I’m a homeowner in Arlington, MA and this winter has tested my endurance for sure. It’s at the point where I’m hearing even folks younger talking about their loss of patience in homeownership, as weekly shoveling, clearing off roofs, de-icing the front walk, etc., has become the topic of conversation just about everywhere you go. This isn’t the kind of talk a homeowner trying to sell their property this winter needs to have circulating around.
The charming and functional aspects of the interior of a home have appeared to be of less interest to a perceptive buyer at recent open houses. Agents are now being asked questions primarily relating to the home’s exterior and winter weather stamina.
As an example here is a list of the top five questions asked at an Open House in Belmont, MA this past weekend:
1. Has the home had a water issue in the basement when the snow thralls?
2. Has there been any ice dam damage this winter? And is that where that stain on the ceiling in the bedroom is coming from?
3. How old are the windows? And are they efficient?
4. What is the average monthly heating cost?
And 5. Has the town been quick to plow?
Hopefully you, as a Seller, will have answers to these questions that will satisfy a perspective Buyer or this post will help you to be prepared and make some improvements where necessary. Be prepared and have answers at the ready and all should go well. If you need assistance in finding contractors and services providers to resolve some issues check out the "Service Providers" list on our site.
Hopefully, in 30 days time this kind of winter madness should be nothing more than a memory for all of us, homeowners and Seller's alike. The mounds of snow will be gone and the focus will be directed back to the a home’s many positive amenities.
Home Seller's, have you downloaded our helpful Smarter Seller Kit ?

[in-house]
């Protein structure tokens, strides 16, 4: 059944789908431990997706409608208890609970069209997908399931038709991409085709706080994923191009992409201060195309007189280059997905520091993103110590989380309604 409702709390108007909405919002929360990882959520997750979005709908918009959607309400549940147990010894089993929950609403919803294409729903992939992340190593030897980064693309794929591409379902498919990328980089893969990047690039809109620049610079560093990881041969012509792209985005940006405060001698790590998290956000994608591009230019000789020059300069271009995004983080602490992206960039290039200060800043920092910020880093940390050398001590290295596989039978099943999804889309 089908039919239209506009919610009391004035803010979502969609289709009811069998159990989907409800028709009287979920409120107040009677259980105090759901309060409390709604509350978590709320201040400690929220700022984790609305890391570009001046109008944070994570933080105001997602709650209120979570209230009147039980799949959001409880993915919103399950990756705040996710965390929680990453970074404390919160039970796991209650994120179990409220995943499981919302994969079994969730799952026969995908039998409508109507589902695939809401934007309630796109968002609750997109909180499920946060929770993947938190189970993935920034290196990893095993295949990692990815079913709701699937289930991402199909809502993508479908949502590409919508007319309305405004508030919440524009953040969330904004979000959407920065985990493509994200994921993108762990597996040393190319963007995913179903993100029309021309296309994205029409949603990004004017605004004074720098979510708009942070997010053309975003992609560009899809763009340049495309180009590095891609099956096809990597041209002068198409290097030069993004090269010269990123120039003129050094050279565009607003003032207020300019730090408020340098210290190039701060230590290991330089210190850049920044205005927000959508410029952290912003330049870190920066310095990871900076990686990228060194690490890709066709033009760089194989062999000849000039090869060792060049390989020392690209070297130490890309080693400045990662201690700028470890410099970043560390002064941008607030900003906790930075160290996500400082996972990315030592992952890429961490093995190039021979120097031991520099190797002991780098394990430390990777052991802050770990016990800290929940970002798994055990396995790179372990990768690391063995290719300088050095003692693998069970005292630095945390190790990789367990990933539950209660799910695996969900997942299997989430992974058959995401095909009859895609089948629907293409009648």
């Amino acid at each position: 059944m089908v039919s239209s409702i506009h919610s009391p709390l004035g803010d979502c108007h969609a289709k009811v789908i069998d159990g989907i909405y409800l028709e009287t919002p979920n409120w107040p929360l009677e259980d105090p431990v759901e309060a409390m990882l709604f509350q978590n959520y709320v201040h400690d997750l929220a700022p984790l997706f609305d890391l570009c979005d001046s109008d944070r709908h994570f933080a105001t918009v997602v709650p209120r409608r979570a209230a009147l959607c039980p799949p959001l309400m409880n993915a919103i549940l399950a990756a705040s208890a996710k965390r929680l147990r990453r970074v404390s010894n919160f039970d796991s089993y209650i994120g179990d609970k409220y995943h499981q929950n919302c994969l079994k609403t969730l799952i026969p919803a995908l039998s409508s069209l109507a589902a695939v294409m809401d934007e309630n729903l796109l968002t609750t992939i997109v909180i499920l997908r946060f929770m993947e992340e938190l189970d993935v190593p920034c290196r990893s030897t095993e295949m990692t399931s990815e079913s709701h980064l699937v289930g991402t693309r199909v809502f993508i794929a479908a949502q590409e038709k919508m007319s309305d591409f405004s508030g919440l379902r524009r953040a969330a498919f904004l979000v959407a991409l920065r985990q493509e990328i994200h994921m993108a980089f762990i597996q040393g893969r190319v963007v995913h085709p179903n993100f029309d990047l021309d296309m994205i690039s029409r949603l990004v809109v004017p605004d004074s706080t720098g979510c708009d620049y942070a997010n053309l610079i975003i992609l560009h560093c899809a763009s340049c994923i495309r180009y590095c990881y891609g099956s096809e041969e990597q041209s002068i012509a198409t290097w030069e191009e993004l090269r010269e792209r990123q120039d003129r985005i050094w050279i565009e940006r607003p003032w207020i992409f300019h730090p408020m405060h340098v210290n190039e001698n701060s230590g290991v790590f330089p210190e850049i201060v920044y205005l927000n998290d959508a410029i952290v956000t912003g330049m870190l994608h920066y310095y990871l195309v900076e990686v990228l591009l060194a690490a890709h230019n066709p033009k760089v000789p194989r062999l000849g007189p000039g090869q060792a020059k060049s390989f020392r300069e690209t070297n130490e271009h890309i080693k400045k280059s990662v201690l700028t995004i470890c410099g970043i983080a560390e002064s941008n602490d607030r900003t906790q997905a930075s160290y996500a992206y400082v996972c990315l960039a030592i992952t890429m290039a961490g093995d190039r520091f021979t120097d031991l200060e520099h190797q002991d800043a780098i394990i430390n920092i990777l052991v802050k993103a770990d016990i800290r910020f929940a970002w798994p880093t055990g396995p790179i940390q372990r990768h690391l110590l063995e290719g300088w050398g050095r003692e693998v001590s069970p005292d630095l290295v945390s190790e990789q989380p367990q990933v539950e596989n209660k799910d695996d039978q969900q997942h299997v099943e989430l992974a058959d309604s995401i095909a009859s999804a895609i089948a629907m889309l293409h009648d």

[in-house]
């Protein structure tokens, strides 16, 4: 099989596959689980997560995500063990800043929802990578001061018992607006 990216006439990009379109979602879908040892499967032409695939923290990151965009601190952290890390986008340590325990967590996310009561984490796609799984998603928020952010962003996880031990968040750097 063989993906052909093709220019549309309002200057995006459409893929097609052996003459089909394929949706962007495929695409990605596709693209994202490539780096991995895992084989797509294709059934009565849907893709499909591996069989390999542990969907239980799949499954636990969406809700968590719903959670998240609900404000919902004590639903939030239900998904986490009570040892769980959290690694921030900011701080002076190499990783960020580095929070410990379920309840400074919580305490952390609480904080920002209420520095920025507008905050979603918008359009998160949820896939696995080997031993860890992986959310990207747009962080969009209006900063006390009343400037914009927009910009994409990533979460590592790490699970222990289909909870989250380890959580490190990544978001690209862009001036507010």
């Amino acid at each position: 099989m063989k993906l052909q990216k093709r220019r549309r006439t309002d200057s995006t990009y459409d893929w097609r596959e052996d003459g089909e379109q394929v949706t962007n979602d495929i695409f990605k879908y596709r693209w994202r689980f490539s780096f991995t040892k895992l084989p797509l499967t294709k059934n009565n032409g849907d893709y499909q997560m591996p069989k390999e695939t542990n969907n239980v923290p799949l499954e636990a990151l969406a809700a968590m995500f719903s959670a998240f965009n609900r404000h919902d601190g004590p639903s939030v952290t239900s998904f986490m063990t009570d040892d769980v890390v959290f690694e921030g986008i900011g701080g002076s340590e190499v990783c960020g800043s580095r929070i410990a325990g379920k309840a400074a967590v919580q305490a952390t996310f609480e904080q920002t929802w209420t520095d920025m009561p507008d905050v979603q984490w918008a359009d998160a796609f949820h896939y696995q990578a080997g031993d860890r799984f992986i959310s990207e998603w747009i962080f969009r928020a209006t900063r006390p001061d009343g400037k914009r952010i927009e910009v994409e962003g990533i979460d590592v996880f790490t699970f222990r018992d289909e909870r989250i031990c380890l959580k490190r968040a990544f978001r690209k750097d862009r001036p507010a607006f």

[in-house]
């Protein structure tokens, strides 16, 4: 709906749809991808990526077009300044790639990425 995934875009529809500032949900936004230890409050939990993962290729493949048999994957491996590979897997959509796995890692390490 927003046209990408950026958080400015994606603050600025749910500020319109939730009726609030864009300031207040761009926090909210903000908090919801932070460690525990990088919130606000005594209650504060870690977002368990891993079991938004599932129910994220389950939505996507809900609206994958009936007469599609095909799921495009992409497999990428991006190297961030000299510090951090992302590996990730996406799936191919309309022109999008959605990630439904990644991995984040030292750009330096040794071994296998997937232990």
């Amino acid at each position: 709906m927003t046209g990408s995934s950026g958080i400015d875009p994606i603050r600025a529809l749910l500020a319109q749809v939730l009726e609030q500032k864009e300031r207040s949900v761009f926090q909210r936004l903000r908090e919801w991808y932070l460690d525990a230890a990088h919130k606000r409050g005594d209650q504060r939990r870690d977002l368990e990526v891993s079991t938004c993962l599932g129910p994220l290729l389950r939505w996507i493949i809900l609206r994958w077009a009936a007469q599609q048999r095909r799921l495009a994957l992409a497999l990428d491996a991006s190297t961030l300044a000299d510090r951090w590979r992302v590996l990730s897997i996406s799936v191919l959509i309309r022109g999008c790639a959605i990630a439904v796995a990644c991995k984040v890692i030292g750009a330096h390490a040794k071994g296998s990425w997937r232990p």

The heavy snow fall of late has made the past few weeks difficult ones for many homeowners in the Boston and Metro West area. Trying to stay ahead of the possible problems that can occur to our homes hasn't been easy for many of us this winter so we pleased when we found this very informative list of things to do to prevent snow damage to our property and be better prepared in the future from the Restoration Resource
1. Clear the rooftop of snow. This should be one of the top priorities of homeowners who wish to protect their property from heavy snow damage. Snow that is left to accumulate may cause the entire roof to collapse, and damage ceilings, walls, floors, and furniture inside the house. It may be best to get the help of professional roofing consultants as they know how to safely clear a roof of heavy snow without causing any damage to the rest of the house.
2. Improve the air ventilation in the attic. Maintaining an indoor temperature that is close to the outdoor temperature is vital in that part of the house. If there is no proper ventilation in the attic, the warm air inside can melt the snow on the roof and cause ice dams to form. Ice dams are one of the most common problems during winter and they can seriously cause heavy snow damage to a home.
3. Ensure that all gutters and drains are clean and free from dirt. Melted snow needs to properly drain from the roof to prevent new snow from building up and causing heavy snow damage. If snow is allowed to form in the gutters, they can slowly seep through the roofing material and cause damage to the inside of the house. Also make sure that gutters and drains are connected firmly to the house. If not, these can easily fall under the weight of accumulated snow. Unstable gutters are highly accident prone as they can hit a window, a car, or even a person if they detach from the roof.
4. Remove snow from doors and windows as well. Do not let snow collect on their openings. If windows and doors start to let water and moisture into the house, repair their sealants immediately. Pay extra attention to doors and windows that are facing directly against the snow and the wind as these are more prone to heavy snow damage.
5. Clear the area around exhaust pipes and air vents on heaters and furnaces. They should not be blocked by snow, leaves, and any other debris.
6. Keep water moving within pipes to prevent them from freezing. Do this by letting the hot and cold water faucets drip overnight. A tiny trickle or a slow drip is all that is needed.
7. Watch out for snow-covered trees that are surrounding the house. They can also cause heavy snow damage to a home. If the accumulated snow becomes too heavy for the tree branches, they can break and fall onto nearby house structures.
Oddly enough the number of Cambridge MA homes for sale that had accepted offers went up this past week inspite of the snow-a-thon! For a view of the recent activity in the Boston Metro West area take a look at A3's Week in Review.